Keeping Children Safe from Medicine Poisonings

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Accidental medicine poisonings involving children result in one call every minute to poison control centers around the country, according to a new report from nonprofit organization Safe Kids Worldwide. Learn what you can do to keep this from happening.

Safe Kids Worldwide surveyed parents, and found that many engage in unsafe practices regarding medicines.

Convenience vs Safety? Choose Safety

For instance, 4 in 10 parents said it was okay to keep everyday medicine out where children can see it, and almost half of parents believe it’s okay to keep medicine visible and handy between doses when a child is sick.

However, choosing convenience over safety can lead to tragedy.  In 3 of 5 accidental medicine poisonings involving young children, the medicine wasn’t in its usual safe storage location.

Handy for you can mean it’s handy for kids, so parents should be sure to keep all medicine out of sight and reach after every use. Safe reminders like cell phone or watch alarms, notes or medicine schedules can help create good habits.

Safely Store All Medicines

When asked where medicine needs to be kept in order for it to be safe, nearly 3 in 5 parents said that it simply needs to be stored out of reach of children. Similarly, about half of parents believe that medicine just needs to be out of sight to keep it from prying eyes.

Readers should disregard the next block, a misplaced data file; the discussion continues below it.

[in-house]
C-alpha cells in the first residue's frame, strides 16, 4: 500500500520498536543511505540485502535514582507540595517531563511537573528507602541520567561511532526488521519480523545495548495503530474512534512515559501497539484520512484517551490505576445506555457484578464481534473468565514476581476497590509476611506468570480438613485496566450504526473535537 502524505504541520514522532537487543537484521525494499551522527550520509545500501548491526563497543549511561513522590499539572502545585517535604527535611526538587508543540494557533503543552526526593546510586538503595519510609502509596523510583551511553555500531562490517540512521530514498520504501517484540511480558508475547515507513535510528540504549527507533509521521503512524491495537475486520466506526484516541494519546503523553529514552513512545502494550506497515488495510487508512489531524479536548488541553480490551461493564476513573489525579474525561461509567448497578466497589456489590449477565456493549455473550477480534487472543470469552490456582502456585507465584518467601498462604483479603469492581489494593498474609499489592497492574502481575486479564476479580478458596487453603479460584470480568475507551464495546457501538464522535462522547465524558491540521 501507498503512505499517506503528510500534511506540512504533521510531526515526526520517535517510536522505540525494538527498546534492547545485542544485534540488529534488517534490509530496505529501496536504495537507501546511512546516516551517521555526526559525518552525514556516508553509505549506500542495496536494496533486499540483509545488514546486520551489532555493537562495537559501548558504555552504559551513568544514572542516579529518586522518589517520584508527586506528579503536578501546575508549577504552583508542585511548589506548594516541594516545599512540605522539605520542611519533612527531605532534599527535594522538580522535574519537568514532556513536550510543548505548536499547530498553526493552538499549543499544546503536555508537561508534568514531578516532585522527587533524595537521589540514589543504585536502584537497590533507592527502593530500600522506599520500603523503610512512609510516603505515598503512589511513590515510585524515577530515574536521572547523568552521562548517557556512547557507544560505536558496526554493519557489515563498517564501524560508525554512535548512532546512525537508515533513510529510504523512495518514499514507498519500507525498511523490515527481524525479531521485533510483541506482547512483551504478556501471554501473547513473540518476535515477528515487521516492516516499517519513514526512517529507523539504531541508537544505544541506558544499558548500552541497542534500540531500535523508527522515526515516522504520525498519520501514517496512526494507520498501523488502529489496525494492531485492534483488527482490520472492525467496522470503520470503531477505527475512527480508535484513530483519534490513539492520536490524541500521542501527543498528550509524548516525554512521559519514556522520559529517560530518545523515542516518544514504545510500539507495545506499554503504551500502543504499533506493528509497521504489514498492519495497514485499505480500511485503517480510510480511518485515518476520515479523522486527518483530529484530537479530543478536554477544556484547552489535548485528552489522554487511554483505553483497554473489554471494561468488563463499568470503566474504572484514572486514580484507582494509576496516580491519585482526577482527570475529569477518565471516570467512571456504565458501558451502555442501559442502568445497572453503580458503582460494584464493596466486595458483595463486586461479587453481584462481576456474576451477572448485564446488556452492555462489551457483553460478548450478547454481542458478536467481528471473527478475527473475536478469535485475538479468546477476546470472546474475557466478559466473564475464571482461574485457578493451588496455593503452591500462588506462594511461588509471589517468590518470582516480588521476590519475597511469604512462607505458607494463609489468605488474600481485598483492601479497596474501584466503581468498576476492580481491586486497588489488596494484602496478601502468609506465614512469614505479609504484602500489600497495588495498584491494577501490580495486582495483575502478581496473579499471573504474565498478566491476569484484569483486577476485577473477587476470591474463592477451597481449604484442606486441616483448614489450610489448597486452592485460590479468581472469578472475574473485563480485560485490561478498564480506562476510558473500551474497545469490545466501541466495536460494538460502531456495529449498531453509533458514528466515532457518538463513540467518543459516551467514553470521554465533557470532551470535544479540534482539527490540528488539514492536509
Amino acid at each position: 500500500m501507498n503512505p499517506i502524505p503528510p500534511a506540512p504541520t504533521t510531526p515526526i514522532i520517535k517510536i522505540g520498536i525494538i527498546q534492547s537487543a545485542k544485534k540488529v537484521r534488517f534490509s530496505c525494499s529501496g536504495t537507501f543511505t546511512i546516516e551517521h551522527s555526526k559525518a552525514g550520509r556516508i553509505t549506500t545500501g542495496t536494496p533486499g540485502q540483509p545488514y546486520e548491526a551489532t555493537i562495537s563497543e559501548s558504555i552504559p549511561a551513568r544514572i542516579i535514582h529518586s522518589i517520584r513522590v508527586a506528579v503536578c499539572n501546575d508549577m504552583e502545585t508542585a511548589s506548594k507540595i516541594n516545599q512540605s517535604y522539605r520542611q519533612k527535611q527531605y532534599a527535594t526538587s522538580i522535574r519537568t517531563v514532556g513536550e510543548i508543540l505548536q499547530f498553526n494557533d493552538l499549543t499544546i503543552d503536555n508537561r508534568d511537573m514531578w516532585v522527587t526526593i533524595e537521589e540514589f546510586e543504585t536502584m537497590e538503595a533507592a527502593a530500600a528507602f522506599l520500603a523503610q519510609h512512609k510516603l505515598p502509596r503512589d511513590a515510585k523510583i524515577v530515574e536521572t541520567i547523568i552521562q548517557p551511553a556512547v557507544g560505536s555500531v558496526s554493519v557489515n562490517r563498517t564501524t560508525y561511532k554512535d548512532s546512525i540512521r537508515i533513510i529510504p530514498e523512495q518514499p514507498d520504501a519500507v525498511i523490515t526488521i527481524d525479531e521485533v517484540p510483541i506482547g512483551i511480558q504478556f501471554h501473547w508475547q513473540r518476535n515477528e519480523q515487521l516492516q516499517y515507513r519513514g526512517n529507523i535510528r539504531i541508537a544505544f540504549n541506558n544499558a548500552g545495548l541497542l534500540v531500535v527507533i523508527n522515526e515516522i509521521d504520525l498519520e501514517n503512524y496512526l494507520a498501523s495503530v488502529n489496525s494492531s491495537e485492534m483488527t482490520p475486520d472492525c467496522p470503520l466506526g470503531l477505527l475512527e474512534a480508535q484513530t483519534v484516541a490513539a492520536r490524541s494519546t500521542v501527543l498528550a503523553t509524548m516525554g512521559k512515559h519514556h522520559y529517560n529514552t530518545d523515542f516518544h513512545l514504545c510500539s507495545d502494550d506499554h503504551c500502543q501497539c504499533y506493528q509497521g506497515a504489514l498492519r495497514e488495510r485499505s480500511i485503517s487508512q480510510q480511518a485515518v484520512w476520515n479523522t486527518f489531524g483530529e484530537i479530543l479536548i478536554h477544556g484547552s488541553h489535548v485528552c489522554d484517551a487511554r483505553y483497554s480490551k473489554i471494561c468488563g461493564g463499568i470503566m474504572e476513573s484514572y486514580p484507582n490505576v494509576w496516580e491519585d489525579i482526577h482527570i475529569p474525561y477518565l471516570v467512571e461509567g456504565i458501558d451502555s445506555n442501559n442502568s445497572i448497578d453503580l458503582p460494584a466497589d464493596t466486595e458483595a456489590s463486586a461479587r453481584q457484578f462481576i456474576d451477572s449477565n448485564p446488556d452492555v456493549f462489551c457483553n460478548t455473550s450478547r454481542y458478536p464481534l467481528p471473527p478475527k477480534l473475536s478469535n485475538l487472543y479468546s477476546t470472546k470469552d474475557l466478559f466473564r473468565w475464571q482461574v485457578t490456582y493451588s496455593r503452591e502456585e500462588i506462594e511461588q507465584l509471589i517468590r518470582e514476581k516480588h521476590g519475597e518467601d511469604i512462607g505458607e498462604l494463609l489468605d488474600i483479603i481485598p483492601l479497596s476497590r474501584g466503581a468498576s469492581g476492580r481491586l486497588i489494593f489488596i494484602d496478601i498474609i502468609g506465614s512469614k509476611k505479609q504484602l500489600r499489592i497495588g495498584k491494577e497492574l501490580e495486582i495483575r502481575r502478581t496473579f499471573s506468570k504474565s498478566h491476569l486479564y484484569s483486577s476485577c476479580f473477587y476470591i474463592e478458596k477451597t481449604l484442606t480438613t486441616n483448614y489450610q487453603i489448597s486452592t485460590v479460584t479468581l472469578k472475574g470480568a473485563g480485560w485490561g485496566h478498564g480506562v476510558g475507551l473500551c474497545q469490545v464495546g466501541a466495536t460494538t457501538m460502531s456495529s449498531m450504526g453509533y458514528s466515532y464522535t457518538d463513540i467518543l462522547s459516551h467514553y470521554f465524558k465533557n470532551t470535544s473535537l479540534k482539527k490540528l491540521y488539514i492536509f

However, research shows that in about half of all poisoning cases, the child climbed up on a chair, toy or other device to reach the medicine. To be completely safe, medicine should be stored out of reach (at or above counter height) and out of sight (in a high cabinet or drawer) at all times.

Many parents are also storing medicine outside its original, child-resistant packaging. 9 in 10 parents say they know medicine should be kept in its original containers, but 1 in 3 reported that they or someone in their home uses daily pill organizers or baggies to manage medicine.

Pill organizers aren’t necessarily unsafe, but they also should be kept out of sight and reach after every use.

Kids Are Curious

No matter how well-behaved a toddler is, young children are very curious, causing them to explore and get into all sorts of things, including medicine.

One- and 2-year-old children are proven to be most at risk for medicine poisoning, so practicing safe storage from the time your baby is born will help make it a safe habit by the time they begin crawling.

1 in 3 parents strongly agree that simply talking to their kids will prevent them from getting into medicine, but young children can’t always tell what’s safe and what’s unsafe.

Just like parents wouldn’t rely on only telling toddlers to stay away from pools to protect them from drowning, just talking to your children isn’t enough to protect them from medicine poisoning.

Here What You Can do to Protect Kids:

  • Store medicine up and away and out of sight and reach every time.
  • Keep medicine in its original child-resistant packaging.
  • Practice safe storage of medicine as soon as your first child is born.
  • Put the Poison Help number – 1-800-222-1222 – into your phone and post it visibly at home.
  • Instead of keeping your medicine handy, use safe reminder tools like cell phone alarms or medication schedules.

That’s good advice. Following it will cut down on calls to that number.

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